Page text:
Surti Sev Khamni is a snack from the state of Gujarat, more particularly from the Surat region. It is a unique dish, made with chana dal, extremely delicious and dearly beloved to the people of Gujarat.
In today’s blog post, let us see the Gujarati Sev Khamni recipe.
What exactly is Surti Sev Khamni?
The city of Surat in Gujarat is famous not just for diamonds and textiles, but also for its food. Surat boasts of a robust cuisine all its own, along with a vibrant street food scene. Vati Dal Na Khaman, Rassawala Khaman, Undhiyu, Locho, Ghari, Dabeli and Sev Khamni are some popular dishes.
Sev Khamni is made with chana dal, soaked and then cooked with lots of garlic, ginger and chillies, some jaggery for sweetness, and soured with lemon. The soft and crumbly chana dal is served topped with a generous dose of sev, fresh coriander and pomegranate pearls. Can you imagine the burst of flavours? It is a dish that is filling and hearty, not too difficult to put together, almost healthy barring the sev and jaggery.
I love food that explodes with flavours in my mouth, so it is no wonder that I adore Sev Khamni. I remember Dad getting home these small packets of Sev Khamni on his way home from work, growing up in Ahmedabad – they would cause such a commotion in the family, and rightly so! It would be garlicky, fiery, mildly sweet and tangy, and simply beautiful. I learnt from Gujarati friends of mine how to put together the dish, a skill that I have honed over the years.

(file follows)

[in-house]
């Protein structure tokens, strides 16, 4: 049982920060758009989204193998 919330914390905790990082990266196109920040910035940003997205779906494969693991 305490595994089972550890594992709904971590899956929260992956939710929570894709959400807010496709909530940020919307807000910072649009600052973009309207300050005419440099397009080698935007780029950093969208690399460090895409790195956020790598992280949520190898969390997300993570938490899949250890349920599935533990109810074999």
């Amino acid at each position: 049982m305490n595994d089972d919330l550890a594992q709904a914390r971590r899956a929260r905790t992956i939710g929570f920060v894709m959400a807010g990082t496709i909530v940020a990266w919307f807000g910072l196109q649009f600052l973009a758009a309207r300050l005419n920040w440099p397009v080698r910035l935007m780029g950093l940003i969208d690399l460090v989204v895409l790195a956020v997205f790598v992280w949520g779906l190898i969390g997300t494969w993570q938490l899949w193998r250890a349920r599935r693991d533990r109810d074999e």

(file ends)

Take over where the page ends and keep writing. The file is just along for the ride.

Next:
Is Sev Khamni the same as Amiri Khaman?
Often, Sev Khamni and Amiri Khaman are believed to be the same – one is passed off as the other. However, living in Gujarat for long has taught me that that’s not the case. These are two different dishes!
Sev Khamni, as I was saying, is made with soaked chana dal that is ground and cooked to a crumbly texture along with a few other ingredients. That’s the way it is authentically, traditionally, cooked in Surat.
Amiri Khaman, on the other hand, is nothing but refurbished khaman – leftover khaman crumbled up and served with a variety of toppings. The khaman may be an instant version, made with gram flour (besan), or a mix of semolina (sooji) and besan, or Vati Dal Na Khaman that is made with a fermented chana dal batter.
Sev Khamni and Amiri Khaman can look and taste quite similar, but there are subtle differences in the texture, taste and technique of both the dishes. But, hey, both dishes are absolutely delectable!
Gujarati Sev Khamni recipe
Here’s how Surti Sev Khamni is made.
Ingredients (serves 3-4):
1. 1 cup of chana dal
2. A 1-inch piece of ginger
3. 2 green chillies
4. 5-6 cloves of garlic
5. 1 tablespoon oil
6. 3/4 teaspoon mustard seeds
7. 2 pinches of asafoetida
8. Salt to taste
9. 1/4 teaspoon turmeric powder
10. 1/2 cup of milk, boiled and cooled
11. 3 tablespoons of jaggery powder or to taste
12. 2 heaped tablespoons of finely chopped coriander
13. Juice of 1 lemon or to taste
1. Fine sev, as required
2. Pomegranate arils, as required
3. Finely chopped coriander, as required
1. Wash the chana dal thoroughly under running water. Drain out all the water. Then, soak the chana dal in enough fresh water to cover it, for at least 3 hours.